Practical Considerations for Reviving the CPR/DNR Conversation

  title={Practical Considerations for Reviving the CPR/DNR Conversation},
  author={Patricia D. Scripko and David M. Greer},
  journal={The American Journal of Bioethics},
  pages={74 - 75}

Informed consent and the aftermath of cardiopulmonary resuscitation: Ethical considerations

This review integrates disparate literature on the aftermath of CPR and the ethics implications of CPR decision-making as it relates to and is affected by informed consent and subsequent choices for code status by seriously ill patients and their surrogates/proxies within the hospital setting.

Awareness and Ethical Attitudes Toward 'Do-Not-Resuscitate (DNR)' for Cancer Patients

It is suggested that decisions on DNR should be made not by only families and doctors but by patients themselves as well for sufficient explanations and education programs for DNR need to be developed and DNR decision including both patient's and family’s demand should be standardized.

Discussing end-of-life care in the emergency department : to attempt resuscitation or allow a natural death

The interviews revealed areas where patient-provider communication may be improved, and highlighted the need to replace ambiguous language with more frank and detailed discussions of EOL care options.

Finite Knowledge/Finite Power: “Death Panels” and the Limits of Medicine

This essay centers on two primary claims: 1) The modern in-hospital use of CPR and the DNR orders that were developed to limit that use are the result of a cultural and political history that demonstrates that their modern CPR policy could have been otherwise, and that efforts the authors make now can impact the future stages of that history.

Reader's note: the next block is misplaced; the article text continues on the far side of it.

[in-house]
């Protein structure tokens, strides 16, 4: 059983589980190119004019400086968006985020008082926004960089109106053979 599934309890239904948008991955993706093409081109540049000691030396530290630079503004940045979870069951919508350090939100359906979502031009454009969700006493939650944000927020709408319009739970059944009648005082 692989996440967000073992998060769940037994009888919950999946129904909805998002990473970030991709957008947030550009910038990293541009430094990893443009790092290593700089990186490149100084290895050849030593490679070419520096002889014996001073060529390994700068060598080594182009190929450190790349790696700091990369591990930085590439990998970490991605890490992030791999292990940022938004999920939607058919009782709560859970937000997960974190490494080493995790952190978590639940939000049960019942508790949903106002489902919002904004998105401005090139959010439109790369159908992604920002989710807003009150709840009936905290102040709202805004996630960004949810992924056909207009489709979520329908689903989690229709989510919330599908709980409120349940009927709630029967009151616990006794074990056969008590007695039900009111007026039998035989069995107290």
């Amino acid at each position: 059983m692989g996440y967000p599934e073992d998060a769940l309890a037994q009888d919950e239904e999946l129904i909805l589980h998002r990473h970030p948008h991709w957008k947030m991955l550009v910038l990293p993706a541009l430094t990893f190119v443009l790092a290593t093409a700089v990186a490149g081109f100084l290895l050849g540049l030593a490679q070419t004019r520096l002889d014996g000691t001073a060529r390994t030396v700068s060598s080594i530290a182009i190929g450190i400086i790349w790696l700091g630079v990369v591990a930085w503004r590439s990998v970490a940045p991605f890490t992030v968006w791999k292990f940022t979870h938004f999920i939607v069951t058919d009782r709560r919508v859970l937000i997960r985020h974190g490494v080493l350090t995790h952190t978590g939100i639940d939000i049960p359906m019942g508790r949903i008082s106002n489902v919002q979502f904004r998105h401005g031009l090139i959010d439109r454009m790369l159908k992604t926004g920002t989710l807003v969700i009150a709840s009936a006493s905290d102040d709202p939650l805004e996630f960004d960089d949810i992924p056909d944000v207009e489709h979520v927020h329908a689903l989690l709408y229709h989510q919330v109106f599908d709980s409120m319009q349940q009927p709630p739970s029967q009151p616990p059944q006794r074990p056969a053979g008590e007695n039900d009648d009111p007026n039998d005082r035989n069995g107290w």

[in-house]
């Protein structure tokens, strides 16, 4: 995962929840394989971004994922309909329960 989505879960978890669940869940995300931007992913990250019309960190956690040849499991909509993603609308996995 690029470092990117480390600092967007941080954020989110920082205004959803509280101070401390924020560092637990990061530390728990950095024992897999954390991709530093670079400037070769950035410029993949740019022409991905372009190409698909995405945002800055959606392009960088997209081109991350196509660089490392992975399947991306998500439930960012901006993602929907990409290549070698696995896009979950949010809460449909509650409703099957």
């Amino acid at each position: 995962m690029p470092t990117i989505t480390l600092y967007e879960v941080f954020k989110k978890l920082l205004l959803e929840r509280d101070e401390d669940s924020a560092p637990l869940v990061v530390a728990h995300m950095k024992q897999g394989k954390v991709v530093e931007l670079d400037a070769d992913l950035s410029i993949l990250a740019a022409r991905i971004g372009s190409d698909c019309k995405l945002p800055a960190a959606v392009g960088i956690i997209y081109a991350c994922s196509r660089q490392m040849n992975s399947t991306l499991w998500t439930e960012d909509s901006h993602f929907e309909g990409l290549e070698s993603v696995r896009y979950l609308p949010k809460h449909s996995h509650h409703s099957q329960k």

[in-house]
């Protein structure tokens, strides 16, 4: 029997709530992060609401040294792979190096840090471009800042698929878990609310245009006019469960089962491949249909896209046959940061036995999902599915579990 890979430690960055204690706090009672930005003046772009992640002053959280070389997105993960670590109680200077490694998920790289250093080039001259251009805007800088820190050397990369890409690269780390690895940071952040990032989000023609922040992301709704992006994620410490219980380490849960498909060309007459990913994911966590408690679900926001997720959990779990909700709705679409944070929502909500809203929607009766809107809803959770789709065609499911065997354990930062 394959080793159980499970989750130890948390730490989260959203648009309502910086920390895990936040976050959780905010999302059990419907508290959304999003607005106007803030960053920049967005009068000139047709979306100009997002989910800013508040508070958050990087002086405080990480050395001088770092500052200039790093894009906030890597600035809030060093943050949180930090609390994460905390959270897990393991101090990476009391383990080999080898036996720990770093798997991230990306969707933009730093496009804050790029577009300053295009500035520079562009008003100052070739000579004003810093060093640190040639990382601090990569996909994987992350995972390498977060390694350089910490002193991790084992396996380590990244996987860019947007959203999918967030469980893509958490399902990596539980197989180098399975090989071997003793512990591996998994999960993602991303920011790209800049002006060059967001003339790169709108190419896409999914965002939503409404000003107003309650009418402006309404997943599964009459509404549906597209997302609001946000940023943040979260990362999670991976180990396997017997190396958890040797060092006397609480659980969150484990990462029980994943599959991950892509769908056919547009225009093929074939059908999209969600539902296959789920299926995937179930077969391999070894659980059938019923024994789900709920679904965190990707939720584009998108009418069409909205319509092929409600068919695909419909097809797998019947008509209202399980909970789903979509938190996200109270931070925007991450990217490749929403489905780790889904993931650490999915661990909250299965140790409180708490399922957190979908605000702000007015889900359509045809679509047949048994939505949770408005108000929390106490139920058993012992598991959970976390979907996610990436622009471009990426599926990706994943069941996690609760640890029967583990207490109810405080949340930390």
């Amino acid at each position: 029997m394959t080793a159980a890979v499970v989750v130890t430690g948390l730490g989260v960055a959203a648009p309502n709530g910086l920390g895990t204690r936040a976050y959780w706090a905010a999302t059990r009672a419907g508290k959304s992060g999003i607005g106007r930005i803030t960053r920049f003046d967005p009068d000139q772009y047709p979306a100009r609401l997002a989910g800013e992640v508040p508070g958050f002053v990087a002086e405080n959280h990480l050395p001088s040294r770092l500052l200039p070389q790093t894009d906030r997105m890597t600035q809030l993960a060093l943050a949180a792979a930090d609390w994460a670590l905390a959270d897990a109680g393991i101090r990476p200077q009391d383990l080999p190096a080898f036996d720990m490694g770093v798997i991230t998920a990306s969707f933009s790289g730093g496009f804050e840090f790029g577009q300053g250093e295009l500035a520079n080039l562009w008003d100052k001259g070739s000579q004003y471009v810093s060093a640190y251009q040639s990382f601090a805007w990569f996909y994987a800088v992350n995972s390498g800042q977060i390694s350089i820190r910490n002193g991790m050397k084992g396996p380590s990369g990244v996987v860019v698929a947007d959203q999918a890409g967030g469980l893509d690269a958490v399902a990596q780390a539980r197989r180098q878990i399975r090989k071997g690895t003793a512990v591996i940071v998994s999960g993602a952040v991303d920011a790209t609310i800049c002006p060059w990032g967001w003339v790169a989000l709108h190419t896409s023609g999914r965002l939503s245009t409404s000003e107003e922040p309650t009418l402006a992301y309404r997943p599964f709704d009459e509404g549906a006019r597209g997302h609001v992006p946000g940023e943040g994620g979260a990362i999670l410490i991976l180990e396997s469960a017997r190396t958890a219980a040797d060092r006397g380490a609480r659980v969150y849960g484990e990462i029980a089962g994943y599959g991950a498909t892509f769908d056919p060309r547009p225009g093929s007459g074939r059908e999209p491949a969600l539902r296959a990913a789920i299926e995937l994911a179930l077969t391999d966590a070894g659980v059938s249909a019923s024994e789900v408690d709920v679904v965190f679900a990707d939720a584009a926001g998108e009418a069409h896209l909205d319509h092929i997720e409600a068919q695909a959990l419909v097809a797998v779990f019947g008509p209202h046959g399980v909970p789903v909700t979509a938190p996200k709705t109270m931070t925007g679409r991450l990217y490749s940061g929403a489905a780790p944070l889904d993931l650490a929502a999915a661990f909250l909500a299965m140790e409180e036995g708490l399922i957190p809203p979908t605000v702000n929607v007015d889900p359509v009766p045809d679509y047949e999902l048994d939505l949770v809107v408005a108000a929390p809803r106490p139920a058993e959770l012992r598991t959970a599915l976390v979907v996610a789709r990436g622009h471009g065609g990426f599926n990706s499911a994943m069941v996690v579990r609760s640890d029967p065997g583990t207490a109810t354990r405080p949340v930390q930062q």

Cardiopulmonary resuscitation on television. Miracles and misinformation.

The Survival rates in this study are significantly higher than the most optimistic survival rates in the medical literature, and the portrayal of CPR on television may lead the viewing public to have an unrealistic impression of CPR and its chances for success.

Educating the Elderly: Cardiopulmonary Resuscitation Decisions before and after Intervention

It is emphasized that most elderly male veterans are willing and want to discuss their CPR attitude with physicians and that most have fixed CPR decisions which may be elicited under stable clinical conditions.

Reviving the Conversation Around CPR/DNR

The authors are critical of the current U.S. climate, where CPR and DNR are viewed as two among a panoply of patient choices, and point to UK practice as an alternative.

The Cardiopulmonary Resuscitation-Not-Indicated Order: Futility Revisited

CPR-not-indicated policies may be a way to increase the patient's or surrogate's autonomy by limiting their choices to only those treatments that offer achievable goals, and the pressure to control costs is greater now than it has been in the past.

Code status discussions and goals of care among hospitalised adults

Addressing CPR outcome probabilities and goals of care during code status discussions may improve patients’ knowledge and influence their preferences.

The Death of Common Sense: How Law Is Suffocating America

If Howard plays his cards right, he may be on the brink of creating his own intemal industry along the lines of Peters and Waterman's, "In Search of Excellence." There appears to be a broad range of

A national survey of U.S. internists’ experiences with ethical dilemmas and ethics consultation

While most internists recall recent ethical dilemmas in their practices, those with the least preparation and experience have the least access to ethics consultation, and health care organizations should improve the accessibility and responsiveness of ethics consultation when needed.

Epidemiologic study of in-hospital cardiopulmonary resuscitation in the elderly.

The proportion of in-hospital deaths preceded by CPR increased, whereas the proportion of survivors discharged home after undergoing CPR decreased, and black race was associated with higher rates of CPR but lower rates of survival after CPR.